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A Good Sign for Criminal Justice Reform and Progressive Policy

One of the things we sometimes lose sight of during the “we need change now” and “but it’s politically difficult” discussion at the Presidential level is that a lot of real change happens at the local level. I’m convinced, for example, that the rising number of Commonwealth’s Attorney candidates in Virginia who ran on decriminalizing cannabis and criminal justice reform in general allowed the General Assembly to take action. They could see voters from both sides of the political spectrum support these campaigns, and this gave them “permission” in a way.

These local elections also matter in the sense that they help the Progressive coalition build a bench of candidates and elected officials with the experience and chops to run for higher office. Today’s Henrico County Commonwealth’s Attorney is tomorrow’s Virginia Attorney General.

This played out in Oregon last night, when Mike Schmidt won a District Attorney race in Multomah County (Portland area) by a landslide on a very progressive platform.

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Gun Rights: A Somewhat Forgotten but Essential Liberty (Guest Post by Sandy Sanders)

This guest post by my friend Sandy Sanders is his second in the Lincoln-Douglas Debates II series – the Sanders-Scott Debates. The first entries, on abortion policy, are here and here. Sandy’s entry on this issue is also posted at Virginia Right. You can read my entry on this issue at Foggy Bottom Line here.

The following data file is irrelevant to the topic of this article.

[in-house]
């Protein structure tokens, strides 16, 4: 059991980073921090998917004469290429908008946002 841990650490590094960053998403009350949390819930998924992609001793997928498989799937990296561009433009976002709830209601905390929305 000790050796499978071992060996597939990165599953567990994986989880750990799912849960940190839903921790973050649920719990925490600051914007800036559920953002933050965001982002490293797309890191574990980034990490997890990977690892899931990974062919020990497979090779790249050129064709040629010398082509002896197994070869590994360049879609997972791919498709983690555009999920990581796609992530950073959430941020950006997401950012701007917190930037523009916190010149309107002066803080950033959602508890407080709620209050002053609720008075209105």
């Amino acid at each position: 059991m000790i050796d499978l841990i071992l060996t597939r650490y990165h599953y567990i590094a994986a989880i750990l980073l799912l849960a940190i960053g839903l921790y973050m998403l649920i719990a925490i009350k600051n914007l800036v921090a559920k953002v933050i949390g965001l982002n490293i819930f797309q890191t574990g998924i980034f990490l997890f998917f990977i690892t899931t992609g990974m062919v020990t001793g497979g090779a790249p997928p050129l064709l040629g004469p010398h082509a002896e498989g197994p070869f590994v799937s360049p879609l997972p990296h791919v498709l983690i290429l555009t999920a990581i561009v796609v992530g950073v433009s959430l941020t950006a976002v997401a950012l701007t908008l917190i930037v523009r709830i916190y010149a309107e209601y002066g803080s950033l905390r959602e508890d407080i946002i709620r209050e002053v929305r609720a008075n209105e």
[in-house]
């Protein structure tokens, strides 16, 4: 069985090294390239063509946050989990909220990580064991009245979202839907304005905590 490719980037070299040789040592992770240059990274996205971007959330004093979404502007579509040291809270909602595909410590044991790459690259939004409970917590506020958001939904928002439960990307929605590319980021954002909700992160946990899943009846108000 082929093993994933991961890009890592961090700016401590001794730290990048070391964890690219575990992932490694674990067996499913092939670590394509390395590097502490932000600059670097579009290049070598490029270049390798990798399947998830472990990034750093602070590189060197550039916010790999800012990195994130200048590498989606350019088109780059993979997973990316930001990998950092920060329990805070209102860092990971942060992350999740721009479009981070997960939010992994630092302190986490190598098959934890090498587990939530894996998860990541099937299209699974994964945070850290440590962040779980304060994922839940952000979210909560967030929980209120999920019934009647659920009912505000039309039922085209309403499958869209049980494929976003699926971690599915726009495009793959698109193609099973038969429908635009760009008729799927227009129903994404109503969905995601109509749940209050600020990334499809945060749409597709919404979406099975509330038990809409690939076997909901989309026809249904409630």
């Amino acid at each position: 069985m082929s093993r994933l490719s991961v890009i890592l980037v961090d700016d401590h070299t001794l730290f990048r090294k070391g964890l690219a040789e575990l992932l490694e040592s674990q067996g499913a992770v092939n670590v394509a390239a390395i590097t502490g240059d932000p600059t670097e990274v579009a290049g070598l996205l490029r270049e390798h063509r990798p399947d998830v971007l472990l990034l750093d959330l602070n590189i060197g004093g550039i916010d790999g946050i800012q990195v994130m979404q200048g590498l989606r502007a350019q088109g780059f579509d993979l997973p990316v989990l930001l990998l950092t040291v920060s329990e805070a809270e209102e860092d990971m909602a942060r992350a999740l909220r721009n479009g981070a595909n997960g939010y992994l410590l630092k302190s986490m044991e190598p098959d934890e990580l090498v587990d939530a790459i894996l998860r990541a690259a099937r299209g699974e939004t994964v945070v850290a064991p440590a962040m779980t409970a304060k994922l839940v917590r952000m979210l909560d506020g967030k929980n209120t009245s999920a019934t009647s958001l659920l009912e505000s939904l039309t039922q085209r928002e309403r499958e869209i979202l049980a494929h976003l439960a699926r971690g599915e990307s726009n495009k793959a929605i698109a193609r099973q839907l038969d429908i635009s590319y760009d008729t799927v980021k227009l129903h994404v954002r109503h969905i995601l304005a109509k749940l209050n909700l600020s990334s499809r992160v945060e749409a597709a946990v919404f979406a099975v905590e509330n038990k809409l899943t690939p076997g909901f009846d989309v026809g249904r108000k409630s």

Your Vote in November for President Could Decide your Right to Keep and Bear Arms!

It may not happen again. But I have to thank Canadian Prime Minister Justin Trudeau for demonstrating the essential importance of gun rights enshrined in basic law (from the CBC):

Trudeau announces ban on 1,500 types of ‘assault-style’ firearms — effective immediately

A couple of little gems from the article:

“These weapons were designed for one purpose and one purpose only: to kill the largest number of people in the shortest amount of time,” Trudeau said. “There is no use and no place for such weapons in Canada.”
While he acknowledged that most firearms owners are law-abiding citizens, he said hunters don’t need this sort of firepower.

To be honest, the firepower needed to hunt is none of the government’s business. And it gets worse – it’s not even an Act of Parliament (as bad as that might be) it is a regulation:

The ban will be enacted through regulations approved by an order-in-council from cabinet — not through legislation. Trudeau said the government was ready to enact this campaign promise months ago, before the COVID-19 pandemic disrupted the legislative agenda.

Here is the text of the Second Amendment:

A well regulated militia, being necessary to the security of a free state, the right of the people to keep and bear arms, shall not be infringed.

And Virginia (Virginia was first: June 12, 1776 – Art. I, Sect. 13):

That a well regulated militia, composed of the body of the people, trained to arms, is the proper, natural, and safe defense of a free state, therefore, the right of the people to keep and bear arms shall not be infringed; that standing armies, in time of peace, should be avoided as dangerous to liberty; and that in all cases the military should be under strict subordination to, and governed by, the civil power.

The language is very similar. Here is the corresponding right to keep and bear arms in the Canadian Constitution: